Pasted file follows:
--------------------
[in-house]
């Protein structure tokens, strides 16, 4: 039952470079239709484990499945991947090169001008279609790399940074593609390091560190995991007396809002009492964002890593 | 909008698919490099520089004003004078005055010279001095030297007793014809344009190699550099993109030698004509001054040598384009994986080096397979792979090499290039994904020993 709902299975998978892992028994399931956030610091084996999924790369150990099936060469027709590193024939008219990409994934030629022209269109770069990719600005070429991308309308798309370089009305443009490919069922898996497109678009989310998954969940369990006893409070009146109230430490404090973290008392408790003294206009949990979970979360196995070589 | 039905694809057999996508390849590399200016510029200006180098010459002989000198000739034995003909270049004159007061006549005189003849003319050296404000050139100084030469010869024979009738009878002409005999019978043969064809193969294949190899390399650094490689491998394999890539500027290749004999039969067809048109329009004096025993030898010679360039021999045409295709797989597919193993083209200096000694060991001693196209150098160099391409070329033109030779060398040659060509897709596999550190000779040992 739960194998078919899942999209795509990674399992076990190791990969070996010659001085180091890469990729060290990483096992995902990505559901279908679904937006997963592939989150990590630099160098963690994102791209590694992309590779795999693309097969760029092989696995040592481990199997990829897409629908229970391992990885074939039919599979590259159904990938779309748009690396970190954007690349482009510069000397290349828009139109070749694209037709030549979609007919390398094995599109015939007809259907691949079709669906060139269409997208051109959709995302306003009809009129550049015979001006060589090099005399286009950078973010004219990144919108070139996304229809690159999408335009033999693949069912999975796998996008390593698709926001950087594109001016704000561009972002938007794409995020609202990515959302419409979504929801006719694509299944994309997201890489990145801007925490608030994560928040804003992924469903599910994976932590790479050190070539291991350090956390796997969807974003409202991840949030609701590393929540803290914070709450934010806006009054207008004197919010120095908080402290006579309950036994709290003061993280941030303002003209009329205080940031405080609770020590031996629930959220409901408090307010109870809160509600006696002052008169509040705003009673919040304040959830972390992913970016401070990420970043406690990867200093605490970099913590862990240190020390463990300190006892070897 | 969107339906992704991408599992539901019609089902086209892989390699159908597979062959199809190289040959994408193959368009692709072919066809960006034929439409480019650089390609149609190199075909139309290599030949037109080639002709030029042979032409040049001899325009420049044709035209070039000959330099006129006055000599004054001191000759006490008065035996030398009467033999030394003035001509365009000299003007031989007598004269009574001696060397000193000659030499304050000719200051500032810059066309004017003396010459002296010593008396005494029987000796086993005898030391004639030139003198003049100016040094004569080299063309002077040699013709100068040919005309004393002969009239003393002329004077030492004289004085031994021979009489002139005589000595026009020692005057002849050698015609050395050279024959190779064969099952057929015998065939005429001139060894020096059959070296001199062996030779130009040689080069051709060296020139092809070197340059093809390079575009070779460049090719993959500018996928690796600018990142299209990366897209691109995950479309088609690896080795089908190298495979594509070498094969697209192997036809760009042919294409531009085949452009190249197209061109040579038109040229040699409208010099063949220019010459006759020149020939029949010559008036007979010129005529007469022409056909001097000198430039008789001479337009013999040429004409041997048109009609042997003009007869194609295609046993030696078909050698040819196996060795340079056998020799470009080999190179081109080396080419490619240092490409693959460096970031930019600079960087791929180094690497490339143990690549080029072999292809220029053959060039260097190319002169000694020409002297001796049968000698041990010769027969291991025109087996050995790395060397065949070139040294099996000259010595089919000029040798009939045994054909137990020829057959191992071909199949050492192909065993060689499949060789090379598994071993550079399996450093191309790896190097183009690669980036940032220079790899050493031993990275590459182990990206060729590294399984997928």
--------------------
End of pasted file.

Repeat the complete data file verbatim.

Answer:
[in-house]
């Protein structure tokens, strides 16, 4: 039952470079239709484990499945991947090169001008279609790399940074593609390091560190995991007396809002009492964002890593 | 909008698919490099520089004003004078005055010279001095030297007793014809344009190699550099993109030698004509001054040598384009994986080096397979792979090499290039994904020993 709902299975998978892992028994399931956030610091084996999924790369150990099936060469027709590193024939008219990409994934030629022209269109770069990719600005070429991308309308798309370089009305443009490919069922898996497109678009989310998954969940369990006893409070009146109230430490404090973290008392408790003294206009949990979970979360196995070589 | 039905694809057999996508390849590399200016510029200006180098010459002989000198000739034995003909270049004159007061006549005189003849003319050296404000050139100084030469010869024979009738009878002409005999019978043969064809193969294949190899390399650094490689491998394999890539500027290749004999039969067809048109329009004096025993030898010679360039021999045409295709797989597919193993083209200096000694060991001693196209150098160099391409070329033109030779060398040659060509897709596999550190000779040992 739960194998078919899942999209795509990674399992076990190791990969070996010659001085180091890469990729060290990483096992995902990505559901279908679904937006997963592939989150990590630099160098963690994102791209590694992309590779795999693309097969760029092989696995040592481990199997990829897409629908229970391992990885074939039919599979590259159904990938779309748009690396970190954007690349482009510069000397290349828009139109070749694209037709030549979609007919390398094995599109015939007809259907691949079709669906060139269409997208051109959709995302306003009809009129550049015979001006060589090099005399286009950078973010004219990144919108070139996304229809690159999408335009033999693949069912999975796998996008390593698709926001950087594109001016704000561009972002938007794409995020609202990515959302419409979504929801006719694509299944994309997201890489990145801007925490608030994560928040804003992924469903599910994976932590790479050190070539291991350090956390796997969807974003409202991840949030609701590393929540803290914070709450934010806006009054207008004197919010120095908080402290006579309950036994709290003061993280941030303002003209009329205080940031405080609770020590031996629930959220409901408090307010109870809160509600006696002052008169509040705003009673919040304040959830972390992913970016401070990420970043406690990867200093605490970099913590862990240190020390463990300190006892070897 | 969107339906992704991408599992539901019609089902086209892989390699159908597979062959199809190289040959994408193959368009692709072919066809960006034929439409480019650089390609149609190199075909139309290599030949037109080639002709030029042979032409040049001899325009420049044709035209070039000959330099006129006055000599004054001191000759006490008065035996030398009467033999030394003035001509365009000299003007031989007598004269009574001696060397000193000659030499304050000719200051500032810059066309004017003396010459002296010593008396005494029987000796086993005898030391004639030139003198003049100016040094004569080299063309002077040699013709100068040919005309004393002969009239003393002329004077030492004289004085031994021979009489002139005589000595026009020692005057002849050698015609050395050279024959190779064969099952057929015998065939005429001139060894020096059959070296001199062996030779130009040689080069051709060296020139092809070197340059093809390079575009070779460049090719993959500018996928690796600018990142299209990366897209691109995950479309088609690896080795089908190298495979594509070498094969697209192997036809760009042919294409531009085949452009190249197209061109040579038109040229040699409208010099063949220019010459006759020149020939029949010559008036007979010129005529007469022409056909001097000198430039008789001479337009013999040429004409041997048109009609042997003009007869194609295609046993030696078909050698040819196996060795340079056998020799470009080999190179081109080396080419490619240092490409693959460096970031930019600079960087791929180094690497490339143990690549080029072999292809220029053959060039260097190319002169000694020409002297001796049968000698041990010769027969291991025109087996050995790395060397065949070139040294099996000259010595089919000029040798009939045994054909137990020829057959191992071909199949050492192909065993060689499949060789090379598994071993550079399996450093191309790896190097183009690669980036940032220079790899050493031993990275590459182990990206060729590294399984997928």